March 21, 2002
Minorities Get Inferior Care, Even if Insured, Study Finds
By SHERYL GAY STOLBERG
ASHINGTON, March 20 — Racial and ethnic minorities in the United States receive lower quality health care than whites, even when their insurance and income are the same, say a panel of scientific experts who termed their study a wake-up call to the nation's doctors.
The study, made public today by the Institute of Medicine, an independent research institution that advises Congress, is the first comprehensive look at racial disparities in health care among people who have health insurance.
While the so-called race gap in medicine has been well-documented, previous research has attributed much of the problem to lack of access to care. The panel cited subtle racial prejudice and differences in the quality of health plans as possible reasons why even insured members of minorities get worse care.
"The differences are pervasive," said Martha N. Hill, director of the Center for Nursing Research at Johns Hopkins University School of Nursing, and the co-vice chairwoman of the panel. "It cuts across all conditions of health and across the entire country, and we think this is a very serious moral issue."
Saying they were deeply troubled by the findings, the authors made recommendations that included additional research to understand how bias affects care, efforts to increase the number of minority doctors, and the use of interpreters to ease communication between physicians and patients who do not speak English.
The report, which reviewed more than 100 studies conducted over the last decade, concluded that the disparities contribute to higher death rates among minorities from cancer, heart disease, diabetes and H.I.V. infection.
It found that members of minorities were less likely to be given appropriate medications for heart disease, or to undergo bypass surgery, and are less likely to receive kidney dialysis or transplants than whites. They are also less likely to receive the most sophisticated treatments for infection with H.I.V., which could delay the onset of AIDS.
But members of minorities are more likely to receive certain less desirable procedures. The committee cited a study of Medicare beneficiaries, for instance, that found blacks were 3.6 times as likely as whites to have their lower limbs amputated as a result of diabetes.
"Some of us on the committee were surprised and shocked at the extent of the evidence," said the chairman of the panel, Dr. Alan R. Nelson, a former president of the American Medical Association. He added, "The evidence is overwhelming."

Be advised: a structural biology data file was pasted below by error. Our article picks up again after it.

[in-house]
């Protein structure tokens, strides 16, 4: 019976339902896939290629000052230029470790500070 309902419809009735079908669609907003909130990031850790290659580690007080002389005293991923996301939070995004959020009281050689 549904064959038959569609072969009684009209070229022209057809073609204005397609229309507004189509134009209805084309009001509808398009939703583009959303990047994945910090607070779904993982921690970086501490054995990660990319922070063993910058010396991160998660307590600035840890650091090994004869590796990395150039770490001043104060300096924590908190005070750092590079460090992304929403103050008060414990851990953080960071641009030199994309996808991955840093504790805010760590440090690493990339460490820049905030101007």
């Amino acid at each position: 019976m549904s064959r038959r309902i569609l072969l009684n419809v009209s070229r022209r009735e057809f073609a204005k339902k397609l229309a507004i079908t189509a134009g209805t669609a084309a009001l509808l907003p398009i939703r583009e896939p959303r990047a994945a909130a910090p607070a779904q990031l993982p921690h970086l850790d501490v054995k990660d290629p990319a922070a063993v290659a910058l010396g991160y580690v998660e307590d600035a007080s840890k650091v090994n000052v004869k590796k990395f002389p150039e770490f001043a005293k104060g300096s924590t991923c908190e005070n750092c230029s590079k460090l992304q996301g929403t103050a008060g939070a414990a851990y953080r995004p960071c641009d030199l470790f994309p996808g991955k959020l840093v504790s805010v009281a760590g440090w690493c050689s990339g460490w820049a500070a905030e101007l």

But Claude Allen, the deputy secretary for health and human services, said the findings did not surprise federal health officials. Mr. Allen said today that the Bush administration was continuing an initiative begun under President Bill Clinton to erase disparities in medical care.
"We believe that education is the key, both education for providers to be aware of the subjectivity of their decisions and education for patients, to allow them to take control of their health care decision making," he said.
The authors of the study offered multiple explanations for the disparities, among them quality of insurance. Members of minorities are more likely than whites to be enrolled in lower-end insurance plans that impose stricter limits on medical services, and that require doctors to see more patients, spending less time with each.
Yet the study found that differences persist even when minority and white patients have the same insurance, in part because minority patients are less likely than whites to have a long-lasting relationship with a primary care physician.
Racial bias, albeit subconscious, may also be at work, the study found. While the panel said most health providers were well-intentioned, it cited "indirect evidence" that doctors' decisions were influenced by their perceptions of race.
As an example, the authors cited a study of major medical centers in New York State that found African-Americans were 37 percent less likely to undergo angioplasty and other heart procedures, including bypass surgery, than whites. In 90 percent of the cases in which the patient did not get the surgery, the doctor had not recommended it.
In interviews with the doctors, the researchers found "classic negative racial stereotypes," the report said, such as assumptions that black patients would be less likely to participate in follow-up care.
"This is a timely and powerful report," said Dr. Lucille C. Perez, president of the National Medical Association, which represents black doctors. "It validates what the N.M.A. has been saying for so long — that racism is a major culprit in the mix of health disparities, and has had a devastating impact on African-Americans."
A spokeswoman for the American Medical Association, the nation's largest organization representing doctors, declined to comment on the findings, saying its officials had not seen the study. In a policy statement adopted in 1998, the medical association "encourages physicians to examine their own practices to ensure that inappropriate considerations do not affect their clinical judgment."
Although the medical literature is most complete on disparities between African-Americans and whites, the report found the disparities also extended to Hispanics.
Part of the problem, the report said, may be a lack of minority doctors. Minorities, including African-Americans, Asian-Americans, Hispanics and American Indians, account for just 9 percent of the nation's doctors.
David R. Williams, a professor of sociology at the University of Michigan who served on the panel, called the report "a wake-up call" for doctors and patients.
"We have a health system that is the pride of the world," Professor Williams said. "But this report demonstrates that the playing field clearly is not level."